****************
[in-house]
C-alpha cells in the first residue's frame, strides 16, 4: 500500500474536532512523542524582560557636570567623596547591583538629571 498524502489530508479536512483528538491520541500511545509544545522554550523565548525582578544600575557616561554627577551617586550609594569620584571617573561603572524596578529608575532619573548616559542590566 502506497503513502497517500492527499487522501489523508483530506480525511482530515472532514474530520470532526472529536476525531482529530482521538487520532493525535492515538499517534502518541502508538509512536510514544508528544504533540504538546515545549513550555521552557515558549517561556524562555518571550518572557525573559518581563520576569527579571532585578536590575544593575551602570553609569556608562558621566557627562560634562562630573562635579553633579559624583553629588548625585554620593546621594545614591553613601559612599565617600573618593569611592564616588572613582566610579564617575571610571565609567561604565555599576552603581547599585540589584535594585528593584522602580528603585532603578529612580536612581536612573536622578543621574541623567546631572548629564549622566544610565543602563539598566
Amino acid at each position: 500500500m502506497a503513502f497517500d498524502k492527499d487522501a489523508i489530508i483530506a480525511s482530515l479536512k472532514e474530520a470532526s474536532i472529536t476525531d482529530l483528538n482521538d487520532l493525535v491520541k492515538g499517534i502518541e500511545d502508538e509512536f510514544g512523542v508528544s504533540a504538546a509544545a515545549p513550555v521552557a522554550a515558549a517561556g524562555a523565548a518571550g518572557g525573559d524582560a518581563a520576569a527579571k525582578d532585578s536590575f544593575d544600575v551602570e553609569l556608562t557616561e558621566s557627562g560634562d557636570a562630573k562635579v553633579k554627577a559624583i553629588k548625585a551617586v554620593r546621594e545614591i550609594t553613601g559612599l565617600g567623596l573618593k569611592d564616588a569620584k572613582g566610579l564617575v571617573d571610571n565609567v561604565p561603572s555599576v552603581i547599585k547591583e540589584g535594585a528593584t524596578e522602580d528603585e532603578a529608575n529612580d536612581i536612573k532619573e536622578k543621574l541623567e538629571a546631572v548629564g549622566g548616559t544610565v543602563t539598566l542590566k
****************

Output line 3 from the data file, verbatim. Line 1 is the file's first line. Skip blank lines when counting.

Amino acid at each position: 500500500m502506497a503513502f497517500d498524502k492527499d487522501a489523508i489530508i483530506a480525511s482530515l479536512k472532514e474530520a470532526s474536532i472529536t476525531d482529530l483528538n482521538d487520532l493525535v491520541k492515538g499517534i502518541e500511545d502508538e509512536f510514544g512523542v508528544s504533540a504538546a509544545a515545549p513550555v521552557a522554550a515558549a517561556g524562555a523565548a518571550g518572557g525573559d524582560a518581563a520576569a527579571k525582578d532585578s536590575f544593575d544600575v551602570e553609569l556608562t557616561e558621566s557627562g560634562d557636570a562630573k562635579v553633579k554627577a559624583i553629588k548625585a551617586v554620593r546621594e545614591i550609594t553613601g559612599l565617600g567623596l573618593k569611592d564616588a569620584k572613582g566610579l564617575v571617573d571610571n565609567v561604565p561603572s555599576v552603581i547599585k547591583e540589584g535594585a528593584t524596578e522602580d528603585e532603578a529608575n529612580d536612581i536612573k532619573e536622578k543621574l541623567e538629571a546631572v548629564g549622566g548616559t544610565v543602563t539598566l542590566k